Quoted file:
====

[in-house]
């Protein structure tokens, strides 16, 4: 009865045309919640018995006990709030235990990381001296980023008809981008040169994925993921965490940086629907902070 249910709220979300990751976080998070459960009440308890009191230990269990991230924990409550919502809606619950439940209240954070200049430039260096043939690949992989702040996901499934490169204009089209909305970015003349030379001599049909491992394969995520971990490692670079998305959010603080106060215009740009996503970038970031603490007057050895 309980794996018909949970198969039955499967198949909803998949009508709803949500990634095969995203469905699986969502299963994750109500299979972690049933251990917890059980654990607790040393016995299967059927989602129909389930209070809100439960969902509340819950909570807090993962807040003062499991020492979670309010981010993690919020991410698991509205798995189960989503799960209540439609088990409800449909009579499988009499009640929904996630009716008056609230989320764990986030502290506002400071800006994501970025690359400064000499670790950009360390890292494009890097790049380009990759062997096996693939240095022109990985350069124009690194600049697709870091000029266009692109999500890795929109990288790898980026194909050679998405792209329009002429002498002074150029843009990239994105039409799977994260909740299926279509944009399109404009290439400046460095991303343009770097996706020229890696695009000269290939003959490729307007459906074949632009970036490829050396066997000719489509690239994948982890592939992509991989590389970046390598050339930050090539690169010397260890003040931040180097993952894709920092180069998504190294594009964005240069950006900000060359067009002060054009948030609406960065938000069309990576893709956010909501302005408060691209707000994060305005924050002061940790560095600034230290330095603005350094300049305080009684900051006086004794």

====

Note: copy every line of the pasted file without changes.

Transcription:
[in-house]
């Protein structure tokens, strides 16, 4: 009865045309919640018995006990709030235990990381001296980023008809981008040169994925993921965490940086629907902070 249910709220979300990751976080998070459960009440308890009191230990269990991230924990409550919502809606619950439940209240954070200049430039260096043939690949992989702040996901499934490169204009089209909305970015003349030379001599049909491992394969995520971990490692670079998305959010603080106060215009740009996503970038970031603490007057050895 309980794996018909949970198969039955499967198949909803998949009508709803949500990634095969995203469905699986969502299963994750109500299979972690049933251990917890059980654990607790040393016995299967059927989602129909389930209070809100439960969902509340819950909570807090993962807040003062499991020492979670309010981010993690919020991410698991509205798995189960989503799960209540439609088990409800449909009579499988009499009640929904996630009716008056609230989320764990986030502290506002400071800006994501970025690359400064000499670790950009360390890292494009890097790049380009990759062997096996693939240095022109990985350069124009690194600049697709870091000029266009692109999500890795929109990288790898980026194909050679998405792209329009002429002498002074150029843009990239994105039409799977994260909740299926279509944009399109404009290439400046460095991303343009770097996706020229890696695009000269290939003959490729307007459906074949632009970036490829050396066997000719489509690239994948982890592939992509991989590389970046390598050339930050090539690169010397260890003040931040180097993952894709920092180069998504190294594009964005240069950006900000060359067009002060054009948030609406960065938000069309990576893709956010909501302005408060691209707000994060305005924050002061940790560095600034230290330095603005350094300049305080009684900051006086004794």